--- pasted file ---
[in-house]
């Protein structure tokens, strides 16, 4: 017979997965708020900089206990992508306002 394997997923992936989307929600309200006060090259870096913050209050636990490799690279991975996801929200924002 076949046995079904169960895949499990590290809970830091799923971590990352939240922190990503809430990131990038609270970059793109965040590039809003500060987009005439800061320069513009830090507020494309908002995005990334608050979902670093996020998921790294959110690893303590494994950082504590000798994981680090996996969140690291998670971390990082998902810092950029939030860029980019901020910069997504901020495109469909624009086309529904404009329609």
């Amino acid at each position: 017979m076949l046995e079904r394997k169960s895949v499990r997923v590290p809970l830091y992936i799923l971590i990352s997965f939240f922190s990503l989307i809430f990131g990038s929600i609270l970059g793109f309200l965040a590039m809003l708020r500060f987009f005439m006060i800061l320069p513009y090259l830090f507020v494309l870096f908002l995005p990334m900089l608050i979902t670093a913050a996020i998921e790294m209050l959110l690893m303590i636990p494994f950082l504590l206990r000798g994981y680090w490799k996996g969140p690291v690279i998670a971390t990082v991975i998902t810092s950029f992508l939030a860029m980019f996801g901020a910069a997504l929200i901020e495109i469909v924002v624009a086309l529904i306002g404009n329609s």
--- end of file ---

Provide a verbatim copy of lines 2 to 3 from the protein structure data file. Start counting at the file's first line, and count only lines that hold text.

């Protein structure tokens, strides 16, 4: 017979997965708020900089206990992508306002 394997997923992936989307929600309200006060090259870096913050209050636990490799690279991975996801929200924002 076949046995079904169960895949499990590290809970830091799923971590990352939240922190990503809430990131990038609270970059793109965040590039809003500060987009005439800061320069513009830090507020494309908002995005990334608050979902670093996020998921790294959110690893303590494994950082504590000798994981680090996996969140690291998670971390990082998902810092950029939030860029980019901020910069997504901020495109469909624009086309529904404009329609």
């Amino acid at each position: 017979m076949l046995e079904r394997k169960s895949v499990r997923v590290p809970l830091y992936i799923l971590i990352s997965f939240f922190s990503l989307i809430f990131g990038s929600i609270l970059g793109f309200l965040a590039m809003l708020r500060f987009f005439m006060i800061l320069p513009y090259l830090f507020v494309l870096f908002l995005p990334m900089l608050i979902t670093a913050a996020i998921e790294m209050l959110l690893m303590i636990p494994f950082l504590l206990r000798g994981y680090w490799k996996g969140p690291v690279i998670a971390t990082v991975i998902t810092s950029f992508l939030a860029m980019f996801g901020a910069a997504l929200i901020e495109i469909v924002v624009a086309l529904i306002g404009n329609s």